THE BRIGHT, edgy, somewhat bizarre and insidiously appealing quality of the imagery in Tema Zak's paintings, on view in a three-person exhibition at the Addison/Ripley Gallery, mistakenly leads one to guess that Zak must have gone through the art school mill either in San Francisco or Chicago, where irony, humor, an off-the-wall sort of vulgarity and abstract narration have become staples of a general look during the past two decades.

There is a little lesson here. Quick and easy categorization doesn't do. Zak, a young painter schooled at the Philadelphia College of Art and at Montclair State College in New Jersey, works in New York. After learning this fact, one can discern a few clues in the work. Her paintings, which often suggest landscapes inverted or stacked atop one another, are a little too pretty for Chicago and a bit too classical for the bay area.

The painting "Three Phase Inclusion," for instance, is an adroitly concocted window on an attractively zany world. Each of the myriad details in this world--lively zigzags, tiny triangles, teardrop and thread shapes and so on--is seen in crystalline focus, and yet the whole is rigorously fitted together in terms of colors, textures (metallic salmon, matte purple, bright turquoise, soft greens) and underlying rectangular geometries. The painting hardly overwhelms, but like much else in the show it coaxes and cajoles with intelligence.

Susan Hardy and Susan Rose of Washington complete the Addison/Ripley show. Hardy paints drily luminous land- and seascapes (gouache and acrylic on paper, mainly) in which the elements are simplified to basic interlocking shapes. They are a bit too codified, though it is hard to say in which direction--toward more atmosphere and detail, or less--she should go. Two small canvas-and-paper collages are especially impressive.

Rose seems obsessed with the metaphorical implications of the grid, which is at once the formal matrix for her three-dimensional pieces hung on the wall and a container, perhaps a prison, for all sorts of things: name tags, thumbtacks, plastic doll legs, sparkles and spangles. Each of the shows continues through July 3 at 9 Hillyer Court (enter through the Phillips Collection alley). Hours are 11 a.m. to 5 p.m. Tuesdays through Saturdays. D.C. Talent at Gallery K

Recent works by Timothy Beard, Kay Jackson and Cynthia Beth Rubin make up a "new Washington talent" show at Gallery K. Beard's small, square paintings are oddly persuasive geometric icons. Jackson, an MFA student at George Washington University, paints very much in the manner of figurative artist Frank Wright, who teaches there. Rubin paints big, floral abstractions with a sour, and messy, sort of energy. Through July 3 at 2032 P St. NW. Hours: 11 a.m. to 6 p.m. Tuesdays through Saturdays. Rudy Agra Reopens Gallery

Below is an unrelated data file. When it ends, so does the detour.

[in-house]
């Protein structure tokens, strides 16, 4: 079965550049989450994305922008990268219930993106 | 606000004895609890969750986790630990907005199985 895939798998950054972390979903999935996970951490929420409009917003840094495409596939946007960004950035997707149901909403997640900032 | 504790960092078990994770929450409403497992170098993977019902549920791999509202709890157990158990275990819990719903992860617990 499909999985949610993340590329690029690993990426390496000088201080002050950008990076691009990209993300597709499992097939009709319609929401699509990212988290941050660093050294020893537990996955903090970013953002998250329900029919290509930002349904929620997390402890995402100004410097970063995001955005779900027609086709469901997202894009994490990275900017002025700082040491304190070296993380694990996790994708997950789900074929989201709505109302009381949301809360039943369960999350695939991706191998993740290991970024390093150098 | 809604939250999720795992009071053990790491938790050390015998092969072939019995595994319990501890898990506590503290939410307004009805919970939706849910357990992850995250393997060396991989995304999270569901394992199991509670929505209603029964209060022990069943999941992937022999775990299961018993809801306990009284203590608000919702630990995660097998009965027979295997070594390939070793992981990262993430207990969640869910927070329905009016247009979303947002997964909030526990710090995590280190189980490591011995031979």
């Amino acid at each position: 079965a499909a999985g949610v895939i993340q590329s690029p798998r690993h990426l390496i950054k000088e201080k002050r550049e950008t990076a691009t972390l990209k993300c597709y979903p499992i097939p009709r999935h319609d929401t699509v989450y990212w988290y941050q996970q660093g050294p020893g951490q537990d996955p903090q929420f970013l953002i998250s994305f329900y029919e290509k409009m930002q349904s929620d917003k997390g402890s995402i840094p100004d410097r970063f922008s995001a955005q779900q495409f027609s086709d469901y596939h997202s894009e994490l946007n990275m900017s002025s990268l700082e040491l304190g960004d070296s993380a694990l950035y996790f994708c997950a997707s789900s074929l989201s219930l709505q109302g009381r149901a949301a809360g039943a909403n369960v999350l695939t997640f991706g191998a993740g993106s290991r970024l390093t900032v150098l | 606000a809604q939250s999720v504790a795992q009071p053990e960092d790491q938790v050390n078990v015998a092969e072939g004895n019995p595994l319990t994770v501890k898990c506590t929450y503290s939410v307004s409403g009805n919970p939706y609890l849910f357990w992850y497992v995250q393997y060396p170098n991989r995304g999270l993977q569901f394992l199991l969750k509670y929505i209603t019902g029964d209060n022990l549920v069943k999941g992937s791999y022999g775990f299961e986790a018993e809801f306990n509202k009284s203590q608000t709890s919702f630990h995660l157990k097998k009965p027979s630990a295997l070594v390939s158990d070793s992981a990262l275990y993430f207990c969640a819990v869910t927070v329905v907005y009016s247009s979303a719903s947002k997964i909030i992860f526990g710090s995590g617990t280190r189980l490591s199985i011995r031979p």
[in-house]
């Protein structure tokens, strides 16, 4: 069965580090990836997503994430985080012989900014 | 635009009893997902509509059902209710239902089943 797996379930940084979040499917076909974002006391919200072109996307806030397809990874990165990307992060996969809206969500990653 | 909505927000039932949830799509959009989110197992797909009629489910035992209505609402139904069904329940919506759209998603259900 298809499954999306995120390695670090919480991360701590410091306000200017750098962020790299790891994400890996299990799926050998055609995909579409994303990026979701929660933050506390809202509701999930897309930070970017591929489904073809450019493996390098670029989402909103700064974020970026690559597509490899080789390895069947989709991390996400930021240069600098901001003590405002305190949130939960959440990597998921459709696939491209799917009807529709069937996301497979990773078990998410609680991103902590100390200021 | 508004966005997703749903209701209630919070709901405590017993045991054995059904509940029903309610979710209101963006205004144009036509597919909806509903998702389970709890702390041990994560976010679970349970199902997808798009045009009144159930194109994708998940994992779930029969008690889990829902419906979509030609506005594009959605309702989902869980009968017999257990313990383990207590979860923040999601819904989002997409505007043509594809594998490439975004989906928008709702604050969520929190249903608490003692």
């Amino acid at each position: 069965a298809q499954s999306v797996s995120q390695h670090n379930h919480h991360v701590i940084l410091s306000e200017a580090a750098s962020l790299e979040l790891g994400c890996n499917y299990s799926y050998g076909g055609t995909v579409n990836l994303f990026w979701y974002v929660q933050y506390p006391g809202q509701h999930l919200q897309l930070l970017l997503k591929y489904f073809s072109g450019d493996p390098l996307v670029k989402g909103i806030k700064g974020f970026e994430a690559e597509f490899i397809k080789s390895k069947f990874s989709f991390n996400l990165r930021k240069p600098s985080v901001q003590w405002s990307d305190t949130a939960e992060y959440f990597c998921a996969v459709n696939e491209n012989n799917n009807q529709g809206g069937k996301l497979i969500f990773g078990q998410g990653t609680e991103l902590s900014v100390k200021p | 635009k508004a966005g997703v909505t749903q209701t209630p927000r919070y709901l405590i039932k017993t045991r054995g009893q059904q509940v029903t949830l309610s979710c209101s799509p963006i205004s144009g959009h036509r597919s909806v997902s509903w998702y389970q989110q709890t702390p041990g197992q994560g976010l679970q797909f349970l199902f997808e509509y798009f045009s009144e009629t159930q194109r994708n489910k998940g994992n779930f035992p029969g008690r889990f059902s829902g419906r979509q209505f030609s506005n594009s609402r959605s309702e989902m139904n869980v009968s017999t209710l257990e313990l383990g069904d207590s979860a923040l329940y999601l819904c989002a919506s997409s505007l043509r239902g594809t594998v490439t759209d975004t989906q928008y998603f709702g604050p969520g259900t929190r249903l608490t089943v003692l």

To see genuine Old Master paintings for sale, just like that, on the walls of a Washington gallery, or for that matter any gallery anywhere, is a rarity. And yet there they are in the Agra Gallery: a panel painting of a madonna and saints attributed to Bernardo Daddi, the 14th-century Florentine painter thought to have been a student of Giotto, and an impressive tondo (a circular painting) depicting Adam and Eve attributed to Piero di Cosimo, the magnificent Florentine eccentric who died circa 1521 and of whom Vasari wrote, "in all that there is to be seen by his hand one recognizes a spirit very different and far distant from the other painters."

These and two other paintings, explains dealer Rudy Agra, who reopened his gallery here after a 10-year hiatus during which he operated a gallery in Palm Beach, Fla., were acquired from the estate of a collector in Phoenix, Ariz., who prior to his death had loaned them to the Phoenix Art Museum. (A spokesperson for the museum confirmed the fact while lamenting their removal from the museum's walls.)

The assortment of paintings Agra assembled for his return to Washington is at once curious and impressive. Besides the Old Masters, he has on view works by contemporary painters such as Jack Perlmutter and Warren Brandt; 19th-century American genre scenes by Francis William Edmonds; a Fauvist figure of a boy dated about 1910 by Vasilef Kransky, a Russian painter; a beautifully painted laundry-washing scene by the late Fernando Amorsolo, identified by Agra as the "most famous" Filipino painter of the 20th century; and lots more. The gallery, at 2600 Connecticut Ave. NW (second floor), is open from 11 a.m. to 5 p.m. Tuesdays through Saturdays.